"Majesty" includes who gets to sit on the throne. As does "glory".

Since circa 325ad this has been the inviolable law of Christendom:

  1. But the Godhead of the Father, of the Son, and of the Holy Spirit is all one, the glory equal, the majesty coeternal.

So according to creedal formulation by "the Vicars of Christ" presiding over the "Universal Church" it has been decided that at no point in time or eternity can Jesus or the Holy Ghost be anything but eternally equal to God in Majesty.

Hence, according to Trinitarians aka Catholics, Protestants, etc. if God was on his throne and majesty directing the Universe, so too were Jesus and the Holy Ghost. In fact, the Creed says that the Holy Ghost is also, by definition, KURIOS:

  1. So likewise the Father is almighty, the Son almighty, and the Holy Spirit almighty.
  2. And yet they are not three almighties, but one almighty.
  3. So the Father is God, the Son is God, and the Holy Spirit is God;
  4. And yet they are not three Gods, but one God.
  5. So likewise the Father is Lord, the Son Lord, and the Holy Spirit Lord;
  6. And yet they are not three Lords but one Lord.
  7. For like as we are compelled by the Christian verity to acknowledge every Person by himself to be God and Lord;
  8. So are we forbidden by the catholic religion to say; There are three Gods or three Lords.

So Trinitarians are damned to eternal torment if they suggest any disparity between God and his two other... um... not parts... um... what is it, "Hypostases"? Is that it? Whatever. So they have a problem.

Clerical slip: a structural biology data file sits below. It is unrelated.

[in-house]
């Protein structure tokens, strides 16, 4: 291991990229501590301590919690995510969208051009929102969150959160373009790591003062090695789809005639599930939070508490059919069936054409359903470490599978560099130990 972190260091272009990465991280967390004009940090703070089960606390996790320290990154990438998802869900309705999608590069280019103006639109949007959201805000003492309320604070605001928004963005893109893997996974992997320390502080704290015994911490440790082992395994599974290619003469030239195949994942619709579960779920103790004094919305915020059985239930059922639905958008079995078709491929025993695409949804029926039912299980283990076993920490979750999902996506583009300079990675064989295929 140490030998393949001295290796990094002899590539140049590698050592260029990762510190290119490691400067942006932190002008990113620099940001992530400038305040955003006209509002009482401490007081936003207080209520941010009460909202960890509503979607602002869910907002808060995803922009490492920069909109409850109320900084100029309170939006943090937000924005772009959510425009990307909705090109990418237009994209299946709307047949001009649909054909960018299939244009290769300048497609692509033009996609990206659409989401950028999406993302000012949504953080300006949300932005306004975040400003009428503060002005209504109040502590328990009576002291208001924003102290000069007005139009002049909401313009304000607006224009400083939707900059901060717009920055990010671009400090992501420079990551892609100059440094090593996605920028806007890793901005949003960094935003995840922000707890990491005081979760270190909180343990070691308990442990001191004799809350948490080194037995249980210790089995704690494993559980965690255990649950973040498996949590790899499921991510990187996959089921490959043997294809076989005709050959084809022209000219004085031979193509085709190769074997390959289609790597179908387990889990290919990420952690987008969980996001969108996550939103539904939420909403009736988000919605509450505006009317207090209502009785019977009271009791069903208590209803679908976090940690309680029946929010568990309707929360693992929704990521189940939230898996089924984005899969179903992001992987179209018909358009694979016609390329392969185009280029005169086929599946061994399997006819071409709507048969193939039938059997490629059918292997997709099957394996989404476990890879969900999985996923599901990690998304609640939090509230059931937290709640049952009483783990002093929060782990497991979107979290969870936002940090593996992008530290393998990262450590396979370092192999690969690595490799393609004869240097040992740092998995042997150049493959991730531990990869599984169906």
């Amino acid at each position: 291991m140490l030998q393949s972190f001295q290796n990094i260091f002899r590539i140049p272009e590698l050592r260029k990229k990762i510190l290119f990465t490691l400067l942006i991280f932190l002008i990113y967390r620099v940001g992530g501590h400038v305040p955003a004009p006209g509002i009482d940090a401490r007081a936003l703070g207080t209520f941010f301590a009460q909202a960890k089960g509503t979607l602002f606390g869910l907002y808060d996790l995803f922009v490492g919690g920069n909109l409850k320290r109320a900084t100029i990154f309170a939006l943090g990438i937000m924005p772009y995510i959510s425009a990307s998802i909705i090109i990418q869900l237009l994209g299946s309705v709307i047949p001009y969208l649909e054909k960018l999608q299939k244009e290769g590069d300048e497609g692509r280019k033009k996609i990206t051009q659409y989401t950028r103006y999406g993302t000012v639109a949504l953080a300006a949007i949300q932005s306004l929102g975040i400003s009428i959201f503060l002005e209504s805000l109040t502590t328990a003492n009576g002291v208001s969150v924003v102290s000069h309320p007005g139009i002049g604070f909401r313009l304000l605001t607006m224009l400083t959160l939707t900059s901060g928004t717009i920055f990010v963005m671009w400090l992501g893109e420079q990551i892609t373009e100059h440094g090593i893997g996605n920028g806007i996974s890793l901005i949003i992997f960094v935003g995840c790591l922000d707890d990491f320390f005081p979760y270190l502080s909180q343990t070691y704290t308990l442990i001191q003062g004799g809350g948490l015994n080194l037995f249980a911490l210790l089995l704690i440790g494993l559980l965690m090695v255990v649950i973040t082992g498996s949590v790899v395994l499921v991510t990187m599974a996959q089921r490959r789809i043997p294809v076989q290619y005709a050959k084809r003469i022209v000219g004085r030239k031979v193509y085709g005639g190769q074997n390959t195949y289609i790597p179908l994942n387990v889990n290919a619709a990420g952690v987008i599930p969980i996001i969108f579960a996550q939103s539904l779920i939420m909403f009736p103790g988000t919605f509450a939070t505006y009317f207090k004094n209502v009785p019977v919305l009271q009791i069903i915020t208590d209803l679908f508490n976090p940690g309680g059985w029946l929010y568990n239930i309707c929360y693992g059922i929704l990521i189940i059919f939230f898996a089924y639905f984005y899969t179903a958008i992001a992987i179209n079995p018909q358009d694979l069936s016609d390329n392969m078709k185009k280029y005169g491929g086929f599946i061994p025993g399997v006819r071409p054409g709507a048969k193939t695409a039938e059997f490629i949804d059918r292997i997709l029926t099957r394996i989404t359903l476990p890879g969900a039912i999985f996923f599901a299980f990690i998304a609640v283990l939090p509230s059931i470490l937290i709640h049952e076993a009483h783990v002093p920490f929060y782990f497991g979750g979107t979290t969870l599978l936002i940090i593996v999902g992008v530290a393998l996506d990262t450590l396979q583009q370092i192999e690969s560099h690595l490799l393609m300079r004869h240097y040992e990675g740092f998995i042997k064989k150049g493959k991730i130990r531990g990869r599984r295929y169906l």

However, I'm of the opinion that such thinking is altogether post-scriptural, by hundreds of years. Paul, as we see here, did not consider Christ to be co-equal to God, even after his exaltation to his right hand:

[1Co 15:27 NLT] (27) For the Scriptures say, "God has put all things under his authority." (Of course, when it says "all things are under his authority," that does not include God himself, who gave Christ his authority.)

So if we let the truth set us free from Trinitarian dogma we are now free to see:

  • God sat in his throne in the sky and ruled by himself through his inferior, "the messenger of the LORD" who was Jesus in his pre-incarnation form:

[Exo 23:21 KJV] (21) Beware of him, and obey his voice, provoke him not; for he will not pardon your transgressions: for my name is in him.

So, since "sitting on the throne" is majesty, all we have to do is get rid of the Trinitarian lie and we're all set:

[Rev 3:21 NKJV] (21) "To him who overcomes I will grant to sit with Me on My throne, as I also overcame and sat down with My Father on His throne.

[Mar 12:36 NLT] (36) For David himself, speaking under the inspiration of the Holy Spirit, said, 'The LORD said to my Lord, Sit in the place of honor at my right hand until I humble your enemies beneath your feet.'

[Heb 1:13 NLT] (13) And God never said to any of the angels, "Sit in the place of honor at my right hand until I humble your enemies, making them a footstool under your feet."

  • 1
    Oh for the good ol' days when one could heap scorn on the traditional tale and not get voted down and sternly rebuked :) They seem a lot touchier these days.
    – Steve
    Commented Sep 19, 2020 at 8:30